Despite the warm spell, London's property market is still feeling the chill.
Nationwide reported the slowest growth rate in London – just two per cent – in five years this week. So how can you make your home more attractive to buyers in this throughly uninspiring climate?
We know the simple rules – clean up, tidy up and do those small fixes. Experts also advise “de-personalisation”, taking down photos and mementoes so that the house speaks for itself, rather than coming across as your home. “The psychology of homebuying is one of aspiration,” says Louisa Brodie, head of homefinding for Banda Property. Look at your home as if you were coming through the front door for the first time.
Having great art beautifully displayed says “affluence” and “taste” to prospective buyers. And, as luck would have it, one of the biggest cross-collecting fairs in the world, Masterpiece London, is back in the grounds of the Royal Hospital Chelsea this week with 160 exhibitors to browse. So how can you use art to entice prospective homeowners?
Sneakily, this doesn’t have to be art you actually own. In the US and Australia, “staging” a property for sale is not unusual; it might sell much quicker by having key pieces of furniture and decorative objects added by a staging company. After you’ve taken down holiday photos and heirloom pieces, think about hiring art or sculpture that will enhance every room. “Adding works of art, be they paintings, photographs, sculpture, ceramics and even tapestries enhances a sale,” says Chris Currell of Currell estate agents.
After all, this is what interior designers of show apartments do all the time. Orford House is a good-looking new-build family home in Chelsea. For the property’s sale (£9m according to selling agent Russell Simpson), Banda commissioned Carrie Scott of CS&P to curate the art.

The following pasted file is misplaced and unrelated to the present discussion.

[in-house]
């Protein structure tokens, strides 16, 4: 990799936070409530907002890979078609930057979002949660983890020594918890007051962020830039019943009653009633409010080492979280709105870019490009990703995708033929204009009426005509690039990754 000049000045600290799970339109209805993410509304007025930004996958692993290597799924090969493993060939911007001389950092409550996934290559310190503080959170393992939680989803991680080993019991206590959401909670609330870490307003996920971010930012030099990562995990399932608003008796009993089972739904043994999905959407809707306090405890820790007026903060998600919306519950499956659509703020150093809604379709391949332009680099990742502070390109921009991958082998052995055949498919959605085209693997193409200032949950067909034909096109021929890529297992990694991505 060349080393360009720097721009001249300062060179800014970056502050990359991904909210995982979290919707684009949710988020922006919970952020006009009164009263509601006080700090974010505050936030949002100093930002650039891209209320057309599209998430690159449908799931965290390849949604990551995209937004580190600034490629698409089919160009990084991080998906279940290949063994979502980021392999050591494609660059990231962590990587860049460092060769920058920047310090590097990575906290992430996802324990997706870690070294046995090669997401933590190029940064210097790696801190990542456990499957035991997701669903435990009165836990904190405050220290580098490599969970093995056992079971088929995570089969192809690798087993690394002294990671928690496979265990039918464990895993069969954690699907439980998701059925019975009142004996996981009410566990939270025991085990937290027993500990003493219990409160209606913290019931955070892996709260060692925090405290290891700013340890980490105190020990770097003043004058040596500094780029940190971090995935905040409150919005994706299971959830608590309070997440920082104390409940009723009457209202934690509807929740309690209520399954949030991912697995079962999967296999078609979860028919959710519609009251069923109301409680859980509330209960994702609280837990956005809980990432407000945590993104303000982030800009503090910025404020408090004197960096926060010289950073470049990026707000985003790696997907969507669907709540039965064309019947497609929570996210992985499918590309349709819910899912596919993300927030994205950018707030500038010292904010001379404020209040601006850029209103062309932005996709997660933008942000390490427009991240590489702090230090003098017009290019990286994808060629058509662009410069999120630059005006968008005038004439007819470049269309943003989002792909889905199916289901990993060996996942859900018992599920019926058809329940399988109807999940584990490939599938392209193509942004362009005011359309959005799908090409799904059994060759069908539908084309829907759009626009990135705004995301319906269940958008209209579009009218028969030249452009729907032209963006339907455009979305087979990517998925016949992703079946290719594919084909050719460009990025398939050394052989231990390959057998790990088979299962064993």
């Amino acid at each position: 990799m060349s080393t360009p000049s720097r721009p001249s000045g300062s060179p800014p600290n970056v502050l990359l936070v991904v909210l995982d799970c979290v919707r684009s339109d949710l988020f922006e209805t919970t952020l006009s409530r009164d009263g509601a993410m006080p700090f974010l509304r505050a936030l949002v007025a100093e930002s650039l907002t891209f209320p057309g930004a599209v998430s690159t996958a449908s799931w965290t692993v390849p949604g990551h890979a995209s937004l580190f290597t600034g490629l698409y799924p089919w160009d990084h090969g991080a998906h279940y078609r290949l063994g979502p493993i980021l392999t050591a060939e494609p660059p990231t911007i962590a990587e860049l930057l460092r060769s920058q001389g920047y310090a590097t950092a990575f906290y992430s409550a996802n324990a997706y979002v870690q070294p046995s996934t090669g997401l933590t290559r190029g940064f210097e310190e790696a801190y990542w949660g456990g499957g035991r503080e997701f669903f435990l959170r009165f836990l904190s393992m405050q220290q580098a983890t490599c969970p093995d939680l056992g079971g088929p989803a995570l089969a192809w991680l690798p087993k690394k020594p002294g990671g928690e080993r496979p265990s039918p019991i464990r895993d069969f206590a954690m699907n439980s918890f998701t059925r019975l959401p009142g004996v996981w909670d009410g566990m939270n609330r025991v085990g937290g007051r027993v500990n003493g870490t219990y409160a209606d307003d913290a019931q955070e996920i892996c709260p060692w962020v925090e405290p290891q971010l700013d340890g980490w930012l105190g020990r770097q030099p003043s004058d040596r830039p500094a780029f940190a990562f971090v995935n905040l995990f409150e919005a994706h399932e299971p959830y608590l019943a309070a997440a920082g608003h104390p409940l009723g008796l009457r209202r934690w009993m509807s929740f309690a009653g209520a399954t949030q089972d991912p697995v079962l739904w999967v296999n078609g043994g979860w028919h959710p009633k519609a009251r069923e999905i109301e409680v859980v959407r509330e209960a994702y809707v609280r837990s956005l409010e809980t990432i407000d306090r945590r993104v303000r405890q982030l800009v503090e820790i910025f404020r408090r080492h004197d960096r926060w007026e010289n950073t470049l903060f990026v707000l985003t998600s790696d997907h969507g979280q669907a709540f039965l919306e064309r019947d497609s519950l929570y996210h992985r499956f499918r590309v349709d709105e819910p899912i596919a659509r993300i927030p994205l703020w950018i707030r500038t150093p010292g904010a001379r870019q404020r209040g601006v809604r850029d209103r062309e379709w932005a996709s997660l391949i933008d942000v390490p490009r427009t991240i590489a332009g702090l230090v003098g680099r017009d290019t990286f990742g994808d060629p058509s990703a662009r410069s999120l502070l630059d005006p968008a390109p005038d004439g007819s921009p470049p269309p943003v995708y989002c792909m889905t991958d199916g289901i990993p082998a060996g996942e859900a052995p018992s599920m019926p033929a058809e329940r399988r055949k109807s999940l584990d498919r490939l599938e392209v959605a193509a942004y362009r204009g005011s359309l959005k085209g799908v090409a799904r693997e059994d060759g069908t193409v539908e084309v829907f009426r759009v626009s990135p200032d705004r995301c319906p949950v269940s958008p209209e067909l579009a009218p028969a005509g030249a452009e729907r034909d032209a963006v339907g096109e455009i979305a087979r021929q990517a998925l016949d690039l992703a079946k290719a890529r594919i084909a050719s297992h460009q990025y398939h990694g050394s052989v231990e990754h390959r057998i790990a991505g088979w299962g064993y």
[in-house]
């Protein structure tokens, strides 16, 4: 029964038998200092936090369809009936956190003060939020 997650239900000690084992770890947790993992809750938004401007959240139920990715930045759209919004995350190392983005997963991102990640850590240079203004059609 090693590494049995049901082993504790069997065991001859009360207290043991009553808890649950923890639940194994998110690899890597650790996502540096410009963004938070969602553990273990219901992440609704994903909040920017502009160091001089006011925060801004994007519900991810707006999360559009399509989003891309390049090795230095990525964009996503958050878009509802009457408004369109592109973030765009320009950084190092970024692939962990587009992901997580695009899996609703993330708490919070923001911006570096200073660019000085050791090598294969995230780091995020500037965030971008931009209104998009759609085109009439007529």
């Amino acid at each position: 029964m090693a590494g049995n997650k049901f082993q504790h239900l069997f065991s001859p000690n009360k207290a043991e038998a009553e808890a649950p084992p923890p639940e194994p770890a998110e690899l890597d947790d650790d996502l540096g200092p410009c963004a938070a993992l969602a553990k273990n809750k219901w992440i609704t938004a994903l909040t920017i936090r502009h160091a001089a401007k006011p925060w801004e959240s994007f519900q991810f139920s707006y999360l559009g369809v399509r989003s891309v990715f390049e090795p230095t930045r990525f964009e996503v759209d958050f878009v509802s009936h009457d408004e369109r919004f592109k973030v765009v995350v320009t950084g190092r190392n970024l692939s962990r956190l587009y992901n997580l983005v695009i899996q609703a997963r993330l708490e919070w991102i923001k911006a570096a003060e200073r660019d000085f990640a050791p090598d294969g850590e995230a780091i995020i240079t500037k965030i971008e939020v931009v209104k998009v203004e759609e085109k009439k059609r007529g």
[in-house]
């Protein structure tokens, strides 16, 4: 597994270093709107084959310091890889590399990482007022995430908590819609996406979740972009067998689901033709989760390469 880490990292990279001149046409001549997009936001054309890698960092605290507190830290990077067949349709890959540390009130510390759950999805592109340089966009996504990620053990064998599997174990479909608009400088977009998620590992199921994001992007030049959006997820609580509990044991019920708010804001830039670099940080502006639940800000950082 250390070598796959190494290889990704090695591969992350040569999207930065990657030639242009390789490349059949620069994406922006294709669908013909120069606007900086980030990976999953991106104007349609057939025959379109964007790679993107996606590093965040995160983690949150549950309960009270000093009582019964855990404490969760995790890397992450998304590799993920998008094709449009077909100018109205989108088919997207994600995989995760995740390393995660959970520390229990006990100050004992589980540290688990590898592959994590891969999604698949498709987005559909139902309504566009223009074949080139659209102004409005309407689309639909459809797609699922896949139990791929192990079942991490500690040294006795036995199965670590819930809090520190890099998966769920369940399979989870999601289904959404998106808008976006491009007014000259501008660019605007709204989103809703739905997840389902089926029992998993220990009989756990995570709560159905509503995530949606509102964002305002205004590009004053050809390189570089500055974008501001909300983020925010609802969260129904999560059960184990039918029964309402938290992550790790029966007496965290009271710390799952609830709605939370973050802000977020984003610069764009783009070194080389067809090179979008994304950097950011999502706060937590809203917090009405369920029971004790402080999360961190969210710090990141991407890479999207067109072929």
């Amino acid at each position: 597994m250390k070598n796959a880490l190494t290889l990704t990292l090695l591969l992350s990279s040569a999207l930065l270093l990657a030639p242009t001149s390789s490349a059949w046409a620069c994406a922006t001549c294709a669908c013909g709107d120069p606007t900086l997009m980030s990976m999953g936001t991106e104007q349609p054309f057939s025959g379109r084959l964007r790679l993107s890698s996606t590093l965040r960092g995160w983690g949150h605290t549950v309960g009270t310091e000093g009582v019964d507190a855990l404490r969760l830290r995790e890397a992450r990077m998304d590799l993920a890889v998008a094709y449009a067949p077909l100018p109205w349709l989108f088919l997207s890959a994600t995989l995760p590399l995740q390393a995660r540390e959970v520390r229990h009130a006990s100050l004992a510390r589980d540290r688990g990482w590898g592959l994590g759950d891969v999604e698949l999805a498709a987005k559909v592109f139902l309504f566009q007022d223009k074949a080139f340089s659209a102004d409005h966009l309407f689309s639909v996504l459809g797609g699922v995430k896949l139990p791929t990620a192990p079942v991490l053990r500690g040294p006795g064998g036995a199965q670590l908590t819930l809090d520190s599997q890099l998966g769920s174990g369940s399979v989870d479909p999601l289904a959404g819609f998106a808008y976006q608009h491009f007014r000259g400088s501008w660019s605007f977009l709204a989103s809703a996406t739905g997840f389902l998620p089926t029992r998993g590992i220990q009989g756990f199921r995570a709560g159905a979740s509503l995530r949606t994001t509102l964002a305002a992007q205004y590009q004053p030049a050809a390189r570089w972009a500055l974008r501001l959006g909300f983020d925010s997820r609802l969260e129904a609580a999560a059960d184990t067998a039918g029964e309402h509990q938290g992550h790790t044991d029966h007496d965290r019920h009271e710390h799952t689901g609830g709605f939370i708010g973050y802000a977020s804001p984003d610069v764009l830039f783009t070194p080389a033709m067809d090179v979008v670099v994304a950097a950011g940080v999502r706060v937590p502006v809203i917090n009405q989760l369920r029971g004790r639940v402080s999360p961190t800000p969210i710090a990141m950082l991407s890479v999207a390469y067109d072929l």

In the sitting room hangs a work by the big-name photographer Nick Knight called Blade of Light, which is all about colour and movement and was chosen to complement the warmth of the room’s wood and the coolness of its stone. Scott has considered each room individually and styled the art to bring out the best in each existing ambience. Every piece helps to draw a room together for prospective buyers, rather than being the standout feature.
“On a simple level, art and sculpture can lend personality, colour and warmth to a room,” says Louisa Brodie. “Then, in a practical way, it can be used to emphasise an impressive ceiling height, to make a statement in an entrance hall or fill a void that could otherwise be cold or daunting to a prospective buyer.
“I’ve seen art and sculpture used to lighten dark corners and draw attention away from less attractive features.”
Art advisors can often offer the same service to homeowners looking to sell as they would to a developer, and work to a brief and budget in just the same way. As well as Carrie Scott’s service, Amanda Lambert is an art advisor to private clients, and Nicholas Campbell of Narcissus Arts is also making a name in the field.
“Ultimately, hiring art helps to sell the dream,” says Louisa Brodie, “and selling the dream is what it’s all about.”
Visit carrie-scott.com, aklambert.com and narcissusarts.com to find out more about hiring an art consultant for your home